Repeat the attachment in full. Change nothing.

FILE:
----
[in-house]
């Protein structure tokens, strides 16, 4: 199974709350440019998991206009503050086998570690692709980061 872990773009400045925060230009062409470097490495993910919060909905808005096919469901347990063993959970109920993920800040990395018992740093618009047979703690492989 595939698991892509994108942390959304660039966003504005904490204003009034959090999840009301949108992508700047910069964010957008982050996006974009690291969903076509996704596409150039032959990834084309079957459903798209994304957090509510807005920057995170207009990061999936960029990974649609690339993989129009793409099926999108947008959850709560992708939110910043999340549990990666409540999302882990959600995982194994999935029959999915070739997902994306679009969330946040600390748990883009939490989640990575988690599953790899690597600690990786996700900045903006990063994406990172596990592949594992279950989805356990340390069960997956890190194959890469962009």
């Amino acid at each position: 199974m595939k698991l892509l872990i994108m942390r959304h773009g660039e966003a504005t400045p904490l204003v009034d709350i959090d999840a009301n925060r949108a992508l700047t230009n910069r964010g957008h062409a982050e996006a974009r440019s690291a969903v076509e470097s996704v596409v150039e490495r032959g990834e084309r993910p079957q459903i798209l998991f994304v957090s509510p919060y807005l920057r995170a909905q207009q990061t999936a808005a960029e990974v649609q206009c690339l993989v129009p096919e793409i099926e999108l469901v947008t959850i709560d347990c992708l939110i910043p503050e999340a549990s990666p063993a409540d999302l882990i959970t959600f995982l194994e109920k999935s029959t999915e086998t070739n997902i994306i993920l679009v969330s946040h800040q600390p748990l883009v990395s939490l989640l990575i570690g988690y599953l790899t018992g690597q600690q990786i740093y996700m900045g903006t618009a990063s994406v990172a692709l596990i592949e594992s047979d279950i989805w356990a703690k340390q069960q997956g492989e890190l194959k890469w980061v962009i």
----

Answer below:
[in-house]
């Protein structure tokens, strides 16, 4: 199974709350440019998991206009503050086998570690692709980061 872990773009400045925060230009062409470097490495993910919060909905808005096919469901347990063993959970109920993920800040990395018992740093618009047979703690492989 595939698991892509994108942390959304660039966003504005904490204003009034959090999840009301949108992508700047910069964010957008982050996006974009690291969903076509996704596409150039032959990834084309079957459903798209994304957090509510807005920057995170207009990061999936960029990974649609690339993989129009793409099926999108947008959850709560992708939110910043999340549990990666409540999302882990959600995982194994999935029959999915070739997902994306679009969330946040600390748990883009939490989640990575988690599953790899690597600690990786996700900045903006990063994406990172596990592949594992279950989805356990340390069960997956890190194959890469962009």
């Amino acid at each position: 199974m595939k698991l892509l872990i994108m942390r959304h773009g660039e966003a504005t400045p904490l204003v009034d709350i959090d999840a009301n925060r949108a992508l700047t230009n910069r964010g957008h062409a982050e996006a974009r440019s690291a969903v076509e470097s996704v596409v150039e490495r032959g990834e084309r993910p079957q459903i798209l998991f994304v957090s509510p919060y807005l920057r995170a909905q207009q990061t999936a808005a960029e990974v649609q206009c690339l993989v129009p096919e793409i099926e999108l469901v947008t959850i709560d347990c992708l939110i910043p503050e999340a549990s990666p063993a409540d999302l882990i959970t959600f995982l194994e109920k999935s029959t999915e086998t070739n997902i994306i993920l679009v969330s946040h800040q600390p748990l883009v990395s939490l989640l990575i570690g988690y599953l790899t018992g690597q600690q990786i740093y996700m900045g903006t618009a990063s994406v990172a692709l596990i592949e594992s047979d279950i989805w356990a703690k340390q069960q997956g492989e890190l194959k890469w980061v962009i």